- 53 Visual lighting design
- 54 Circadian lighting design
- 55 Electric light glare control
- 56 Solar glare control
- 57 Low-glare workstation design
- 58 Color quality
- 59 Surface design
- 60 Automated shading and dimming controls
- 61 Right to light
- 62 Daylight modeling
- 63 Daylighting fenestration
- P2 Light at night
- P3 Circadian emulation
62. Daylight modeling
To support circadian and psychological health by setting thresholds for indoor sunlight exposure.
Exposure to appropriate amounts of natural light reinforces the alignment of our circadian rhythms and reduces dependence on electricity for artificial lighting; however, excessive sunlight, during can cause glare and unwanted visual contrast. This is not only important to consider throughout the course of the day, but also throughout the course of the year, such that occupants are able to enjoy the benefits of daylight exposure in all seasons. Therefore, it is necessary to find a balance between Spatial Daylight Autonomy (sDA), which measures the percentage of floor area that receives adequate sunlight, and Annual Sun Exposure (ASE), which measures the percentage of floor area receives too much direct sunlight.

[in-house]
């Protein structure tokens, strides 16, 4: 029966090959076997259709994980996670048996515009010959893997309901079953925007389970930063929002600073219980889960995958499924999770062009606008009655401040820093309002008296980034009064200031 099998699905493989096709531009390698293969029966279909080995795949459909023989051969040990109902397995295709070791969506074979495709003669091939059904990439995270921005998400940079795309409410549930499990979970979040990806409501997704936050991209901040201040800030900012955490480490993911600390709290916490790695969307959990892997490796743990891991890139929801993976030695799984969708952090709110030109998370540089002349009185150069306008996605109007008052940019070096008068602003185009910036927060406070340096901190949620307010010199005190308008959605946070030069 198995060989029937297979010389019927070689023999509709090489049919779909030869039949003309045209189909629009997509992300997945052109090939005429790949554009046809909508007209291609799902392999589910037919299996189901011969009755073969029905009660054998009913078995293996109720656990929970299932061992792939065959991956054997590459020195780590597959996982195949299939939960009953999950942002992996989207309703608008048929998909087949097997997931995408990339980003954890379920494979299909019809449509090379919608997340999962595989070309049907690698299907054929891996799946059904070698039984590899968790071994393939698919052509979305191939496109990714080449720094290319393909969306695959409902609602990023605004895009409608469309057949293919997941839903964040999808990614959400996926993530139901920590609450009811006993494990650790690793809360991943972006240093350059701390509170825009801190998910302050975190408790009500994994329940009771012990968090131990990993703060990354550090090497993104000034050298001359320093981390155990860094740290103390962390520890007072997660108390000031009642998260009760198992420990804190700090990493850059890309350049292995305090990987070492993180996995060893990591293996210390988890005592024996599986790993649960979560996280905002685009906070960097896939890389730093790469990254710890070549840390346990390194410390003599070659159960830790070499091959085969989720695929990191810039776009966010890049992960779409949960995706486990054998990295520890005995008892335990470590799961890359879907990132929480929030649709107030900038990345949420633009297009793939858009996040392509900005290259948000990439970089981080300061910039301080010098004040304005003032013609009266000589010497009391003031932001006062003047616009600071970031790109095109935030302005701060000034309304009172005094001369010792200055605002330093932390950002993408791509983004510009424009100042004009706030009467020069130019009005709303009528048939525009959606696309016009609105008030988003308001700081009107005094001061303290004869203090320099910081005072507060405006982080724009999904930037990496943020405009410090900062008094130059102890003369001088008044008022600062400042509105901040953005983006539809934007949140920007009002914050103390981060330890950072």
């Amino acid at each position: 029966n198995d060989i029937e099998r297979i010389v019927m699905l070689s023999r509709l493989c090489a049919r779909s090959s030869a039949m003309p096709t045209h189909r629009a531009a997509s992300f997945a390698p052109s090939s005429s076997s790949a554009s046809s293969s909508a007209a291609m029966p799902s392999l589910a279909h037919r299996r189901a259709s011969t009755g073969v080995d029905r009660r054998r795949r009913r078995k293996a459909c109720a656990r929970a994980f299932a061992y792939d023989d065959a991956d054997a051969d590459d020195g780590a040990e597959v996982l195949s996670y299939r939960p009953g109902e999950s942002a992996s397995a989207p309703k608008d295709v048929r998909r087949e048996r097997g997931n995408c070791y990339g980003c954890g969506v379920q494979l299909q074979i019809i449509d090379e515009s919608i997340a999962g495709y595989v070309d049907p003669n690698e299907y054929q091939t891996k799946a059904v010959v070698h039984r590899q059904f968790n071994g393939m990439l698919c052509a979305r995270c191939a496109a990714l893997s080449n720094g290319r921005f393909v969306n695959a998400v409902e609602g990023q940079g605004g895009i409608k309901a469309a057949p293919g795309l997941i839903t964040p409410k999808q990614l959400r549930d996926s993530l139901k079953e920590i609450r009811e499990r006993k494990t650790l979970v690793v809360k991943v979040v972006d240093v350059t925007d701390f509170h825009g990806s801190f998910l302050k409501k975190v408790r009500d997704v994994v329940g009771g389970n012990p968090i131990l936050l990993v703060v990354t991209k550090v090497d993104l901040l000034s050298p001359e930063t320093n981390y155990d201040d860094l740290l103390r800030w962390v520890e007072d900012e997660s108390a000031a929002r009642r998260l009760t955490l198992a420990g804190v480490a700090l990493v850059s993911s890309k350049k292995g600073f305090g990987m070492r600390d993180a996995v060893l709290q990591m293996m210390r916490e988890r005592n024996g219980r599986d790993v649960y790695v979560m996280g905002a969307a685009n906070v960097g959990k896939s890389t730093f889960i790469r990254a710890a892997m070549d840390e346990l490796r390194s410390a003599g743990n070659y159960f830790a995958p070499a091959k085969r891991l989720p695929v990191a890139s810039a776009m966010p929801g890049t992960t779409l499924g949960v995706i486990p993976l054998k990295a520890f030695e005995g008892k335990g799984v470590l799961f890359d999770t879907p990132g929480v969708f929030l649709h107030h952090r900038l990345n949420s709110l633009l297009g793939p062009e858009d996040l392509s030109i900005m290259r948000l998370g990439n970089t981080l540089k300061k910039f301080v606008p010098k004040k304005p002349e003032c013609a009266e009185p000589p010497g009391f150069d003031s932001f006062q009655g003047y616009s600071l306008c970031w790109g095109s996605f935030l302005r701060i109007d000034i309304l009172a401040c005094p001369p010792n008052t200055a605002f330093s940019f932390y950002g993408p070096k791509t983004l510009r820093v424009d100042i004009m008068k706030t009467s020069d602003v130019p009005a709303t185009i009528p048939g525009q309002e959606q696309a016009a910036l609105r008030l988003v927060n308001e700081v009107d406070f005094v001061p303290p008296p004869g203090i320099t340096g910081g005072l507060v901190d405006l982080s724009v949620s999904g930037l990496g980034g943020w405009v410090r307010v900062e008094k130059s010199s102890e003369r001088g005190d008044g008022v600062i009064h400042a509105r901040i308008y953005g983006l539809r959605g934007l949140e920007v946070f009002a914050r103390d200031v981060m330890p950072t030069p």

Lighting simulations demonstrate that the following conditions are expected:
|Core & Shell||New & Existing Buildings||New & Existing Interiors|
|Part 1: Healthy Sunlight Exposure||O||O||O|
|Commercial Kitchen||Education||Multifamily Residential||Restaurant||Retail|
|Part 1: Healthy Sunlight Exposure||O||O||O||O||O|
Verification Methods Matrix
|Letters of Assurance||Annotated Documents||On-Site Checks|
PART 1 (Design)
Healthy Sunlight Exposure
USGBC's LEED v4 EQ Credit: Daylight, Option 1 requires that at least 55% of space receives at least 300 lux of sunlight for an award of 2 points.
LUSGBC's LEED v4 EQ Credit: Daylight, Option 1 requires that annual sunlight exposure ASE(1000,250) is achieved for no more than 10% of regularly occupied space.